So, what, exactly is this new and different angle?

And why is it so important and faith-building?

Well, for years scholars and skeptics and psychologists and sociologists have told us that the disciples experienced a form of cognitive dissonance after Jesus died. It so rocked their world and crushed their expectations that they went into deep denial to the point of believing that Jesus really rose from the dead.

To be sure, other scholars have attacked this tenuous theory from a number of powerful and persuasive angles, but my new book tackles it from a different angle. Specifically, I focus on a modern-day, parallel test case that completely demolishes this argument.

To give the relevant background, in 1994, a leading rabbi died at the age of 92. His name was Menachem Mendel Schneerson and he was known as the Lubavitcher Rebbe. But this rabbi had become so influential that, before his death, his followers began to proclaim that he was the long-awaited Messiah. Redemption had come for Israel!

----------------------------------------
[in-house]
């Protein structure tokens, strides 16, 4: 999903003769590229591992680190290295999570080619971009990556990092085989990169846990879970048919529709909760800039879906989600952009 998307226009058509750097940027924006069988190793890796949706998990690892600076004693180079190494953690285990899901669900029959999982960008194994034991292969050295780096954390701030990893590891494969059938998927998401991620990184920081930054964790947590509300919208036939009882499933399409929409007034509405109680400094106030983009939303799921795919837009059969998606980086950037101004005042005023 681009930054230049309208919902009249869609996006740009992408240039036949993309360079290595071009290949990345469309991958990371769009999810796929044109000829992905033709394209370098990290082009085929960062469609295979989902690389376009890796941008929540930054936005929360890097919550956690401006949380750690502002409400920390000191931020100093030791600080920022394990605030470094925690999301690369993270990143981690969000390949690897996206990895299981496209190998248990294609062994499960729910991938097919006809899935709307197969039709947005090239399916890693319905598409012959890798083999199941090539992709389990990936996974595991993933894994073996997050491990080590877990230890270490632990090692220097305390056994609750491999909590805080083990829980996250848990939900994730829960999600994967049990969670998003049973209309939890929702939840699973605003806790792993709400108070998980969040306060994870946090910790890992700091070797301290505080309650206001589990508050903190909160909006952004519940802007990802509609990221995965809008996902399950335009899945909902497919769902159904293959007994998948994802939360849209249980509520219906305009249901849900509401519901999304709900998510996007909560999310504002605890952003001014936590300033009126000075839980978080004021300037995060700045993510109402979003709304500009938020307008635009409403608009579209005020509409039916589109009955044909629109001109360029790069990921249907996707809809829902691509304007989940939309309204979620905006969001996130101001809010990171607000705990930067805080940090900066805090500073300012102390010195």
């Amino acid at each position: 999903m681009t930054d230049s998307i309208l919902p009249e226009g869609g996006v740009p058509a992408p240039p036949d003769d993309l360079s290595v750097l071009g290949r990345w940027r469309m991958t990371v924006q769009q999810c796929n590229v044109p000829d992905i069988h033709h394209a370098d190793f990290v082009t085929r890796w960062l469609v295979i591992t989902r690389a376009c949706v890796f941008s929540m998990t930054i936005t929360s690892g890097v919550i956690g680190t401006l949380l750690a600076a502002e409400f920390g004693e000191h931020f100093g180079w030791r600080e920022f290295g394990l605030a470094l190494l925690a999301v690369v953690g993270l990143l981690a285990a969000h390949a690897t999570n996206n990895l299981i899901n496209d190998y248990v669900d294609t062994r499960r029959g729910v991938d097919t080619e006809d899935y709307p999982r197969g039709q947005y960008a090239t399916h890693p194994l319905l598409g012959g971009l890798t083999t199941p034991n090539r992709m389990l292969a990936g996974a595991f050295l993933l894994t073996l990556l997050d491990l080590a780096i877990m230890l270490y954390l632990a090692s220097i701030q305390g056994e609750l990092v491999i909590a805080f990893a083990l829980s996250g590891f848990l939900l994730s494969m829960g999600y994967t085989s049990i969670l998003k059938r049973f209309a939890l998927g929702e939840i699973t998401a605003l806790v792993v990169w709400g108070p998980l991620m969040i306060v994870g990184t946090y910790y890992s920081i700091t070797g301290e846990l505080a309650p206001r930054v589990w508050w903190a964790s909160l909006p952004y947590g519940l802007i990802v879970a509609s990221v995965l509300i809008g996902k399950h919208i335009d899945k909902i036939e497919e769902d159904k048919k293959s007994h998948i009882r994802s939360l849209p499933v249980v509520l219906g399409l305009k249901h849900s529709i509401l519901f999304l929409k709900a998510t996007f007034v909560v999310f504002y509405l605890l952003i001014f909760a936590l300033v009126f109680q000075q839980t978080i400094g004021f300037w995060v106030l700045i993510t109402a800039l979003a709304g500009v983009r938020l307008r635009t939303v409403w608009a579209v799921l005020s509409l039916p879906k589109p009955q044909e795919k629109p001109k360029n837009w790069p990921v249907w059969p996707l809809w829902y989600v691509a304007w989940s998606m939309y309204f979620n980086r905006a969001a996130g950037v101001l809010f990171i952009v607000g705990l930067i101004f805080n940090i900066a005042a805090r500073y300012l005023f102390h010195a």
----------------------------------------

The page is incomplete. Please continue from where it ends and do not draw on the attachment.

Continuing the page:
Toward the end of his life, however, he suffered two serious strokes and was no longer able to communicate, making it impossible for him to quiet those who were convinced he was the Messiah. They were sure that, at any moment, he would be glorified, and around the world, they eagerly awaited the announcement. Instead, to their absolute shock, he died. Yes, the Rebbe, their revered leader, was dead.

But some refused to believe it. “He will soon rise!” they proclaimed. Others said, “He’s not really dead. This is just a test for our physical eyes.” Some even camped out near his gravesite, waiting for his resurrection, but it never happened. And yet this Jewish movement not only continued after the Rebbe’s death, it actually grew, with many of his followers to this day claiming that he is the Messiah.